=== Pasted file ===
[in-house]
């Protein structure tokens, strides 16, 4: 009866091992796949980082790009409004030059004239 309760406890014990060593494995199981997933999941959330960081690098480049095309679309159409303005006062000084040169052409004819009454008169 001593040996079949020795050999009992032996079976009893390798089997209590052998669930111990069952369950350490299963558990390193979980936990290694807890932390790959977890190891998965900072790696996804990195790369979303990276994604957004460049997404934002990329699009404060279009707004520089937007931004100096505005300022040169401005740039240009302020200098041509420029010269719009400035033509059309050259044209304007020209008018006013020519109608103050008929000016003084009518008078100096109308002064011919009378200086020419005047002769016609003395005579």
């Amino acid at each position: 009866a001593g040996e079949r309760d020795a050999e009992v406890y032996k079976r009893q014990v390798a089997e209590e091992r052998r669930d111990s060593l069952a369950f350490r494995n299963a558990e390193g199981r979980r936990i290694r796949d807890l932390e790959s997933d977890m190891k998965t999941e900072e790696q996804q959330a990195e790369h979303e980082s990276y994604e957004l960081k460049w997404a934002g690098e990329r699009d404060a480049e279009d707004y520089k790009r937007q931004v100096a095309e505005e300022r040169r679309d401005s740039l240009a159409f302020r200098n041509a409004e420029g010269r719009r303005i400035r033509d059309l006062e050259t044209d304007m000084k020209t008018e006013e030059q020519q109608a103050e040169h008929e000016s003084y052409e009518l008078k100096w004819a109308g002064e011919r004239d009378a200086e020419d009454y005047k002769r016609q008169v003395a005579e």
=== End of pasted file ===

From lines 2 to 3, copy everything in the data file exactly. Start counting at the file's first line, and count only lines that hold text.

């Protein structure tokens, strides 16, 4: 009866091992796949980082790009409004030059004239 309760406890014990060593494995199981997933999941959330960081690098480049095309679309159409303005006062000084040169052409004819009454008169 001593040996079949020795050999009992032996079976009893390798089997209590052998669930111990069952369950350490299963558990390193979980936990290694807890932390790959977890190891998965900072790696996804990195790369979303990276994604957004460049997404934002990329699009404060279009707004520089937007931004100096505005300022040169401005740039240009302020200098041509420029010269719009400035033509059309050259044209304007020209008018006013020519109608103050008929000016003084009518008078100096109308002064011919009378200086020419005047002769016609003395005579």
């Amino acid at each position: 009866a001593g040996e079949r309760d020795a050999e009992v406890y032996k079976r009893q014990v390798a089997e209590e091992r052998r669930d111990s060593l069952a369950f350490r494995n299963a558990e390193g199981r979980r936990i290694r796949d807890l932390e790959s997933d977890m190891k998965t999941e900072e790696q996804q959330a990195e790369h979303e980082s990276y994604e957004l960081k460049w997404a934002g690098e990329r699009d404060a480049e279009d707004y520089k790009r937007q931004v100096a095309e505005e300022r040169r679309d401005s740039l240009a159409f302020r200098n041509a409004e420029g010269r719009r303005i400035r033509d059309l006062e050259t044209d304007m000084k020209t008018e006013e030059q020519q109608a103050e040169h008929e000016s003084y052409e009518l008078k100096w004819a109308g002064e011919r004239d009378a200086e020419d009454y005047k002769r016609q008169v003395a005579e």